Certain business applications or legacy software require running older versions of the Java Runtime Environment on client systems, e.g. JRE6 or 7 rather than or in addition to 8.

Assuming that upgrading the application is not an option, is my only option to install an unsafe JRE?

If so, what are the potential risks and is there any way to mitigate them?

Note: I am asking with client machines in mind but answers addressing the security implications on servers are welcome.

  • JREs that don't meet the current security baseline may have known non-mobile code vulnerabilities, such as TLS/SSL implementation flaws. Commented Apr 14, 2015 at 14:31

1 Answer 1


Having multiple JREs on a system isn't in and of itself a risk, but the risk that they might be invoked by untrusted code is present.

So the key to this setup is likely to be ensuring that the outdated JREs can only be invoked by the application that you need it to and not by any untrusted code.

Exactly how you achieve this depends on the application that you need to allow the use of. If it's a thick client app then installing the outdated JRE in the applications home directory and ensuring that any environment variables (like JAVA_HOME) that direct programs to specific JREs are not pointing at it would help.

The most critical element in terms of likely risk is ensuring that the Java browser plugin for the vulnerable version is not exposed to the Internet. There are a large number of malicious sites/exploits which can attack that weakness, so it's one to avoid.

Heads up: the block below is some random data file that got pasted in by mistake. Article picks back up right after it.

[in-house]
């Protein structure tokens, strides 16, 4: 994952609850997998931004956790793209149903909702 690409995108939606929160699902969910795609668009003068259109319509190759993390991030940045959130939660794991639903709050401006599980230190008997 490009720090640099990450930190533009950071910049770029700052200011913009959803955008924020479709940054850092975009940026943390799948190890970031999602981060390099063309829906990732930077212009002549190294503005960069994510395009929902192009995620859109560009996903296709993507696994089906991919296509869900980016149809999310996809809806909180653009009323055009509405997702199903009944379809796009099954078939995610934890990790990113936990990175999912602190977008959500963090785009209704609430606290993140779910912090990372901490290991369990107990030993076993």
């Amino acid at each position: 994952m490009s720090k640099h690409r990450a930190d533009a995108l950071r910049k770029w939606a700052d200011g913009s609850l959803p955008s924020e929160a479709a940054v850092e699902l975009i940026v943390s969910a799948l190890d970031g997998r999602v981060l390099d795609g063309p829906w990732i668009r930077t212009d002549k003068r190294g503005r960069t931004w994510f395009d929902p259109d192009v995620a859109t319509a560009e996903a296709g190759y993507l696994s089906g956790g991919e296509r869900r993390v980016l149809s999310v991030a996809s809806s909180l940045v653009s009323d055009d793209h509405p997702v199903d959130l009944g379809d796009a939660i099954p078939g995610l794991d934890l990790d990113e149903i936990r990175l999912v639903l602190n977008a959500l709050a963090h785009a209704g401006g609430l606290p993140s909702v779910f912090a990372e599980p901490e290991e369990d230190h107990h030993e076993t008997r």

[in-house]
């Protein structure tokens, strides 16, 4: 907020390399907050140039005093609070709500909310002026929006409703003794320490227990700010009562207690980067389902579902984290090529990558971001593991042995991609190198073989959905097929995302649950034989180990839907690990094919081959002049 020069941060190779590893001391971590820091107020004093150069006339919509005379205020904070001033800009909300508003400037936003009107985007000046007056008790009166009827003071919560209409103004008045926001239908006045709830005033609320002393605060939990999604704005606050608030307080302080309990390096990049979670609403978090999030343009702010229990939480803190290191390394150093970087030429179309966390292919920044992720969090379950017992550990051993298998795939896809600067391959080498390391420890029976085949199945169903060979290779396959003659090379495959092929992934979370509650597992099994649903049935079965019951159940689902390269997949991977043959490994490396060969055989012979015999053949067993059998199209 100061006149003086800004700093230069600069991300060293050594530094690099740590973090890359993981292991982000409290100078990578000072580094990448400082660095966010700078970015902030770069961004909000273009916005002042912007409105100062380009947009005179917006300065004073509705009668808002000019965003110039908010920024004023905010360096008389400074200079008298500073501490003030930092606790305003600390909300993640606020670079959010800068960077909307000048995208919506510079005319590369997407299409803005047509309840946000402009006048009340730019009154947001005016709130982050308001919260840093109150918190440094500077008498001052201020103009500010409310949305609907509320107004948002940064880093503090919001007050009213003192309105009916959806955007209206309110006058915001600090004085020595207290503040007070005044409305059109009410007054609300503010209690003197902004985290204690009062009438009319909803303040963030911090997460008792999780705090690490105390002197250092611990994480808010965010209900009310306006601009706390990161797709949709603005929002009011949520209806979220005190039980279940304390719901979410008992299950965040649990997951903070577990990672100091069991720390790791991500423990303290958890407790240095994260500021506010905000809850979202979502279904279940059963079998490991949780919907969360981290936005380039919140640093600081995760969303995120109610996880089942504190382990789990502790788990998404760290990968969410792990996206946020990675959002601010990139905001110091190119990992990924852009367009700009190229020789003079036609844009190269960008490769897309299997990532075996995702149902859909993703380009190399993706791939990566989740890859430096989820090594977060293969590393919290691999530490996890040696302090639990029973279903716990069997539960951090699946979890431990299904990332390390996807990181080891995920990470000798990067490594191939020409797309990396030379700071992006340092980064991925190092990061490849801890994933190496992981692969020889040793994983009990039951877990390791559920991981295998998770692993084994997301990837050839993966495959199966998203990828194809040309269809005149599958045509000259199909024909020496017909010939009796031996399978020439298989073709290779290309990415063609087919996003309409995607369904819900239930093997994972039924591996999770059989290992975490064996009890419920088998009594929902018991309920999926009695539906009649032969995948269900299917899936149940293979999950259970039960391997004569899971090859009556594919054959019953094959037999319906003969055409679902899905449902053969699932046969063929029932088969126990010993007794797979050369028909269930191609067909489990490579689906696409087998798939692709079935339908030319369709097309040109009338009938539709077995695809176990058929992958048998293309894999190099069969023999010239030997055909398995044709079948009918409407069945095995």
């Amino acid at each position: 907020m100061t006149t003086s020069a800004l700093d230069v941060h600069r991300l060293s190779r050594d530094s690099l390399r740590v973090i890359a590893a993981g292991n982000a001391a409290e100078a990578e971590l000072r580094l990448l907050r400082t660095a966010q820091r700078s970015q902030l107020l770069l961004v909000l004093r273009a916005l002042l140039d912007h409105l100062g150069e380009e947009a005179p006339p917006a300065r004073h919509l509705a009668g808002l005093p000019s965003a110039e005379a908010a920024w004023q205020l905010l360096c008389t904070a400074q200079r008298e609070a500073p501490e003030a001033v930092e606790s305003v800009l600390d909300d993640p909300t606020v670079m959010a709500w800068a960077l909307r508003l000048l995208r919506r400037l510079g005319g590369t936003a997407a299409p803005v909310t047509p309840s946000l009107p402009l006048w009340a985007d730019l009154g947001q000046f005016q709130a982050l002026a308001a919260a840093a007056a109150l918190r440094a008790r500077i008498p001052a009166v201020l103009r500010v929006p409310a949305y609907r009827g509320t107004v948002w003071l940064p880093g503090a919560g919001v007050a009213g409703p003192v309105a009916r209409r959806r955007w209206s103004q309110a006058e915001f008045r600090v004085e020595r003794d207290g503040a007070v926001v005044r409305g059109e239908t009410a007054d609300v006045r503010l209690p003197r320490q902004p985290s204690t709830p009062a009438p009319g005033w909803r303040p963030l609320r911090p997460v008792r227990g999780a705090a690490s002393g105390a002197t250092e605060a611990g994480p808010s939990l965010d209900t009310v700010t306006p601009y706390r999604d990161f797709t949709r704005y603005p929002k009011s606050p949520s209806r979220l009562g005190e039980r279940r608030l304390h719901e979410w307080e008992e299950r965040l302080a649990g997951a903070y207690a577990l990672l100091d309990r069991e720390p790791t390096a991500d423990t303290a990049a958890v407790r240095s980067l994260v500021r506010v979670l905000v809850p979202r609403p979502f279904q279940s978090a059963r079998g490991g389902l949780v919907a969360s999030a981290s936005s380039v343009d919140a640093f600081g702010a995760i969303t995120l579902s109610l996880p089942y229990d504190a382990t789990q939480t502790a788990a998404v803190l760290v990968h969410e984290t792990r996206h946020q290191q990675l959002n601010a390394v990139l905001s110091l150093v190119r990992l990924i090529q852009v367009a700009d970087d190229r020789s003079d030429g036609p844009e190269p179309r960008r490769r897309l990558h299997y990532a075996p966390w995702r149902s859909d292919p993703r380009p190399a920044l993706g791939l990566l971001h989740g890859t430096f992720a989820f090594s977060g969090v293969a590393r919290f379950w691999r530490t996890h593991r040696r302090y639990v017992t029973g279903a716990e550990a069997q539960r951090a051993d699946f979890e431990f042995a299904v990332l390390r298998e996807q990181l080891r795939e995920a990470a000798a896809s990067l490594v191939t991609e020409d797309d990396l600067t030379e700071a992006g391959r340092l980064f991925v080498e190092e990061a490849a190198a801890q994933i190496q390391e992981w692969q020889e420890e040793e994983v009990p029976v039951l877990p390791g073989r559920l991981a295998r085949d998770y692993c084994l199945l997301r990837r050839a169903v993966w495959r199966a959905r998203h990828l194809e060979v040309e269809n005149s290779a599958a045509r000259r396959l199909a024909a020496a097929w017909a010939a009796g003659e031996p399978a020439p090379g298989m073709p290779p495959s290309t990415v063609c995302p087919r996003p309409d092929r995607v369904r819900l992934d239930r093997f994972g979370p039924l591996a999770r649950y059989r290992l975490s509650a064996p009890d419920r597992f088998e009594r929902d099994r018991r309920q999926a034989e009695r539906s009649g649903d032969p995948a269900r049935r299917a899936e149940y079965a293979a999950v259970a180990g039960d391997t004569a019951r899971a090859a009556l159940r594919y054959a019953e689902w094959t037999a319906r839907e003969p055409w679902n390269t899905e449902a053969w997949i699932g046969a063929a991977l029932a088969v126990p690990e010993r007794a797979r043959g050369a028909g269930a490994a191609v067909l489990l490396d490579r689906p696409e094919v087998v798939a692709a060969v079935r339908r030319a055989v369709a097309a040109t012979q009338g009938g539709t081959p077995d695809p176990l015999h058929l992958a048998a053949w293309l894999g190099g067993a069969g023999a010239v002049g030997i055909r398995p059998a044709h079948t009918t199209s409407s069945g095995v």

If your business app. needs the Java browser plugin then things get harder to do with less risk. Here I'd say your choices are either to ensure that the browser with the outdated Java plugin is only usable for access to the legacy application (e.g. force a proxy and set it to one that can't get to Internet based sites), or to provide a Virtual environment with the browser/Java plugin made available and again make sure that environment can't access the Internet.

With any of these solutions there is still a risk that an attacker will find a way to invoke the vulnerable JRE but by restricting the use of it, you can reduce the level of risk.

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